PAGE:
Billionaire environmentalist Tom Steyer argued Friday congressional Republicans should use the same criteria they used 20 years ago for President Bill Clinton and impeach President Trump.
Citing arguments made by Rep. Bob Goodlatte, R-Va., while impeaching Clinton, Steyer said Trump should be impeached for obstruction of justice and lying to the American people.
"The president of the United States has admitted firing an FBI Director over an investigation into Russian election interference on his behalf — the most serious foreign attack on American democracy since our nation's founding," Steyer wrote in a blog post.
"We must demand answers to many grave questions arising from this crisis, but the most urgent is this: How are Congressional Republicans going to hold to account a president whose efforts to obstruct an FBI investigation clearly meet the standards for impeachment articulated by Congressional Republicans fewer than twenty years ago?"
Steyer, who has sought to use his money to push environmentalist candidates in elections across the country, now appears to be branching out into more general federal politics with his statements about Trump. Steyer ripped Trump and accused him of treason in the wake of Trump's announcement that he would withdraw the United States from the Paris Agreement on climate change.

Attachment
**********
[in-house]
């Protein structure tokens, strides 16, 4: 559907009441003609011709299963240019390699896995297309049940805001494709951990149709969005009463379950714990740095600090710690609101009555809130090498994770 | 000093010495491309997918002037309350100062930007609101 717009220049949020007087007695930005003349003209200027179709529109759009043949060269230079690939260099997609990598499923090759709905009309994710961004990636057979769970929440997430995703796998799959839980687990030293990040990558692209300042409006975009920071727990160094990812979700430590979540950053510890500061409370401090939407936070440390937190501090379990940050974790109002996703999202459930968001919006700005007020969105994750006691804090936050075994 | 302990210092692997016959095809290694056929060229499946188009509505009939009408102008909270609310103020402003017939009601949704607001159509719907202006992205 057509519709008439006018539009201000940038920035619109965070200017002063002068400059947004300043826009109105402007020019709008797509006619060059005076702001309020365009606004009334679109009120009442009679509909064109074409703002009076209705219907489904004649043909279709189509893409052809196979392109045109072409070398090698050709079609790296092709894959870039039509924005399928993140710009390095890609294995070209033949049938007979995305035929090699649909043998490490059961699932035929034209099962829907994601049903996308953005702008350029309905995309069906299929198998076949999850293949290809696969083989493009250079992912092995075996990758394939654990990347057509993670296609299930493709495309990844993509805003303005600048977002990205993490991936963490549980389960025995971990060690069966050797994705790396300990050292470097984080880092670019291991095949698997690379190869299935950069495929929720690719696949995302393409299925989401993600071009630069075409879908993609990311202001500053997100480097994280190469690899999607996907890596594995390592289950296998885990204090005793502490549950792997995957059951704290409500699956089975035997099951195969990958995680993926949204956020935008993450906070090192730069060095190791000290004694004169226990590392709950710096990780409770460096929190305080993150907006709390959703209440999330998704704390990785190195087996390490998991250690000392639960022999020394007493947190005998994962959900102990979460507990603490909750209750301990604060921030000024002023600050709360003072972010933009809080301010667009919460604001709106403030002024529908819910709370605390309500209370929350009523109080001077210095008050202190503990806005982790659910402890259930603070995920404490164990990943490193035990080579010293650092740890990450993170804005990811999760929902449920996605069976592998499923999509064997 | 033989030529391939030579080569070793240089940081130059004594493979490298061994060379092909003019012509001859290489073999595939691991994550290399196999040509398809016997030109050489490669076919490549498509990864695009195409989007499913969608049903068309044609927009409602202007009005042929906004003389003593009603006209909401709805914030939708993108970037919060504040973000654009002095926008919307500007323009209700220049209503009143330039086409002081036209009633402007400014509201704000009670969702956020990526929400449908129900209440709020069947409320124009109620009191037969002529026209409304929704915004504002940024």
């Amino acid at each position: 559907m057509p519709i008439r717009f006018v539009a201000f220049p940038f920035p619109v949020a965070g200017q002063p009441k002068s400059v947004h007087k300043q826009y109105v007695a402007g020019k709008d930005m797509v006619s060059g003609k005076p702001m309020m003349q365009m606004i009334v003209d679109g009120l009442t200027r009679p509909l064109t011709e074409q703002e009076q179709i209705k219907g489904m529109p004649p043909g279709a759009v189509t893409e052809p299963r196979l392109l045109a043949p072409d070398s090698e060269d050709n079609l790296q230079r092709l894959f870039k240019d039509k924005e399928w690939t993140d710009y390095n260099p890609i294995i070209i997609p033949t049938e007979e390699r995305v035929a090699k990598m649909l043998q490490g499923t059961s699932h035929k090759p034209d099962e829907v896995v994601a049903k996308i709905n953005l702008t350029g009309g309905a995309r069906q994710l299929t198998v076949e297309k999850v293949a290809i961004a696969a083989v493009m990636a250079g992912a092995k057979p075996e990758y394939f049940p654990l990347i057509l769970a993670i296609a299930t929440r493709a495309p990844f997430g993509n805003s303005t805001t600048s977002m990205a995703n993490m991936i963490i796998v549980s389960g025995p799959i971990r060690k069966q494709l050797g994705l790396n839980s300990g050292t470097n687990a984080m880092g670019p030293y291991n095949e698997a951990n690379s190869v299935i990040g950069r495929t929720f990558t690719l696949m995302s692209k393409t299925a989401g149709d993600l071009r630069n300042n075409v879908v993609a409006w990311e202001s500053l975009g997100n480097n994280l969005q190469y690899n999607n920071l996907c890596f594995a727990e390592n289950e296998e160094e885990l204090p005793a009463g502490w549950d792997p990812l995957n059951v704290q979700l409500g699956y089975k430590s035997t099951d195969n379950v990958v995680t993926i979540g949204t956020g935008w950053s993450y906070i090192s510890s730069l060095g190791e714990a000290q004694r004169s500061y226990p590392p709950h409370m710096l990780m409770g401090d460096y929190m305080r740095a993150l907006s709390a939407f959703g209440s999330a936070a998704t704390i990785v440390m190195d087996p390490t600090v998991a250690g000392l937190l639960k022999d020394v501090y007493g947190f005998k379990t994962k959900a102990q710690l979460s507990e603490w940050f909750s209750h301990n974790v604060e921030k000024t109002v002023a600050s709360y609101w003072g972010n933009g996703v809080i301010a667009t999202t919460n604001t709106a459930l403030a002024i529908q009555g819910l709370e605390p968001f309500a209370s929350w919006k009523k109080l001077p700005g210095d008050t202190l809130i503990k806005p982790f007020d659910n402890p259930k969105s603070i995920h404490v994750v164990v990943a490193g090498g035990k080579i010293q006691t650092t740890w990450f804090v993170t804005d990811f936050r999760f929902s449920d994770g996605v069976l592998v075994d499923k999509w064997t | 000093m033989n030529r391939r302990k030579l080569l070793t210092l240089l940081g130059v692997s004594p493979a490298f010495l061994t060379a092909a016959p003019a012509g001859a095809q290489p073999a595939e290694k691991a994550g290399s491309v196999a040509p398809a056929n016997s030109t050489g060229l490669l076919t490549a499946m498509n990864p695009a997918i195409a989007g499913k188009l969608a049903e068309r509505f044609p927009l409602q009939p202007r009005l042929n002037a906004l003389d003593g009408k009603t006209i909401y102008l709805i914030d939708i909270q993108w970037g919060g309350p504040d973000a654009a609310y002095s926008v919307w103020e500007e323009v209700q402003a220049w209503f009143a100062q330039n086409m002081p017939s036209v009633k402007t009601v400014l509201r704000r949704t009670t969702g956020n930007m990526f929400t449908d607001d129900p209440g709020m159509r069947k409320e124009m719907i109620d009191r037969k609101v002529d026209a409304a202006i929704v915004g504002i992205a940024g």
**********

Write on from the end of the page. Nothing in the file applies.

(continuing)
In his blog post, Steyer recounted the arguments against Presidents Richard Nixon and Bill Clinton during their impeachment proceedings. He said he found many similarities between the ways those presidents flouted the truth and Trump's recent dealings.
"While there is much that requires further investigation, we cannot continue to stick our heads in the sand in avoidance of what is already known. Impeachment of an elected president is an act of enormous magnitude that must not be undertaken lightly or in response to routine political disagreements or policy differences," Steyer wrote.
"But the seriousness of the remedy speaks not only to the danger of its misuse, but to the importance of using it when appropriate. Our system depends on trust and goodwill. Breaking of norms and disregard for decency have huge, long-term costs. No one can be immune from our laws; everyone must be held to account. If Congress does not uphold that principle, it will have done more damage to our democracy than Russia could ever hope to."